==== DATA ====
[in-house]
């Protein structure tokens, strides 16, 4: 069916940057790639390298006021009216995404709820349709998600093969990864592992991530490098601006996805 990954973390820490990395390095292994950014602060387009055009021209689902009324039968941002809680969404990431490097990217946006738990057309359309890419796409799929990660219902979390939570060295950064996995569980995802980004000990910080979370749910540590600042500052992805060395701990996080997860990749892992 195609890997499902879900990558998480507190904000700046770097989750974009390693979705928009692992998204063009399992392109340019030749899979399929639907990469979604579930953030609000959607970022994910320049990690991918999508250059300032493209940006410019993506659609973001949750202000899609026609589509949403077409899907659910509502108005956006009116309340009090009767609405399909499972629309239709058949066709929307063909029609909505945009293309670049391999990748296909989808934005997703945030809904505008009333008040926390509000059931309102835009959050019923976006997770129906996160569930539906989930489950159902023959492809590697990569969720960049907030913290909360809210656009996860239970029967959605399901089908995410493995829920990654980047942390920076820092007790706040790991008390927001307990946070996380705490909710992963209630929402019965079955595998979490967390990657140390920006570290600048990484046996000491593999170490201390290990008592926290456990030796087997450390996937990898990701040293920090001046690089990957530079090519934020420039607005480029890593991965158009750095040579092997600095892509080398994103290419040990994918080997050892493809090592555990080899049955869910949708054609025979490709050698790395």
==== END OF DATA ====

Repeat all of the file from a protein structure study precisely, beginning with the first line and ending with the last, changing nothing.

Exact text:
[in-house]
């Protein structure tokens, strides 16, 4: 069916940057790639390298006021009216995404709820349709998600093969990864592992991530490098601006996805 990954973390820490990395390095292994950014602060387009055009021209689902009324039968941002809680969404990431490097990217946006738990057309359309890419796409799929990660219902979390939570060295950064996995569980995802980004000990910080979370749910540590600042500052992805060395701990996080997860990749892992 195609890997499902879900990558998480507190904000700046770097989750974009390693979705928009692992998204063009399992392109340019030749899979399929639907990469979604579930953030609000959607970022994910320049990690991918999508250059300032493209940006410019993506659609973001949750202000899609026609589509949403077409899907659910509502108005956006009116309340009090009767609405399909499972629309239709058949066709929307063909029609909505945009293309670049391999990748296909989808934005997703945030809904505008009333008040926390509000059931309102835009959050019923976006997770129906996160569930539906989930489950159902023959492809590697990569969720960049907030913290909360809210656009996860239970029967959605399901089908995410493995829920990654980047942390920076820092007790706040790991008390927001307990946070996380705490909710992963209630929402019965079955595998979490967390990657140390920006570290600048990484046996000491593999170490201390290990008592926290456990030796087997450390996937990898990701040293920090001046690089990957530079090519934020420039607005480029890593991965158009750095040579092997600095892509080398994103290419040990994918080997050892493809090592555990080899049955869910949708054609025979490709050698790395």